Machi Koro

Machi Koro from designer Masao Suganuma is the new Japanese game that’ll be washing up on North American shores this summer. Like other games in this latest wave of little Japanese creations, it’s small in size, but big in ideas and aspirations. Machi Koro attempts to scratch the same itch that’s currently scratched by Catan.

It’s a card game that’s comprised of a deck that’s broken down into small piles of six (and sometimes more) cards that you can buy to add to your own tableau. Players take turns rolling a six sided die, hoping to roll the number of one of their tableau cards. If they do, they’ll typically make some money, either from the bank or from other players.

Turns are very simple. Roll, grab your money (or not), buy something. Some cards will also let you pick up money on other players rolls, so even when it’s not your turn, you may score some coin – which is where the Catan comparison comes in. The idea behind all this? Be the first player to build all four of your “landmark” cards. These are a set of expensive cards (identical for each player) that each grant the player special powers.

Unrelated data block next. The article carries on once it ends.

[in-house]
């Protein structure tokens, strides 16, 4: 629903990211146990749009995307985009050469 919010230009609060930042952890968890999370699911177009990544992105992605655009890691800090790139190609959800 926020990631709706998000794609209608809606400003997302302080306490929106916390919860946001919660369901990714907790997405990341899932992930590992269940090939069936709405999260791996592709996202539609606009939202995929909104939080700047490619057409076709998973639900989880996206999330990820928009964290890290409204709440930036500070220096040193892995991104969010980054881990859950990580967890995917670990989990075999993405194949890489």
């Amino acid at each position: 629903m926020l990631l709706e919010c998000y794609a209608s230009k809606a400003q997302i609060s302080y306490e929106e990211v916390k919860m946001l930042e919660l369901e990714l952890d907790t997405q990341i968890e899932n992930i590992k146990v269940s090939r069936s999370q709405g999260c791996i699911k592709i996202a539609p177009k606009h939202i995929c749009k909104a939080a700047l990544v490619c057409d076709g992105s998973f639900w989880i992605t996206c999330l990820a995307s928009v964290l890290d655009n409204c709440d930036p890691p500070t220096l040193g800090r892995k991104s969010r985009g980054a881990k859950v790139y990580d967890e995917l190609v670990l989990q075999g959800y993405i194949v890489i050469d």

That’s all there is to it, and while it doesn’t sound all that exciting, it’s a really fun, elegant little system. Games are over in about 30 minutes. While this isn’t a deep game by any stretch of the imagination – it would easily work as a nice opener, or a gateway game for non-gamers. I suspect this is also a game that would work very well with younger gamers. The suggested age is 7 and up, and while I don’t often believe the posted age suggestions on the game box – I believe that Machi Koro would easily work with a seven year old.

It may not be the masterpiece that all the hype would have you believe, but Machi Koro is nice light fare, and it seems primed for possible expansions – which would be awesome.

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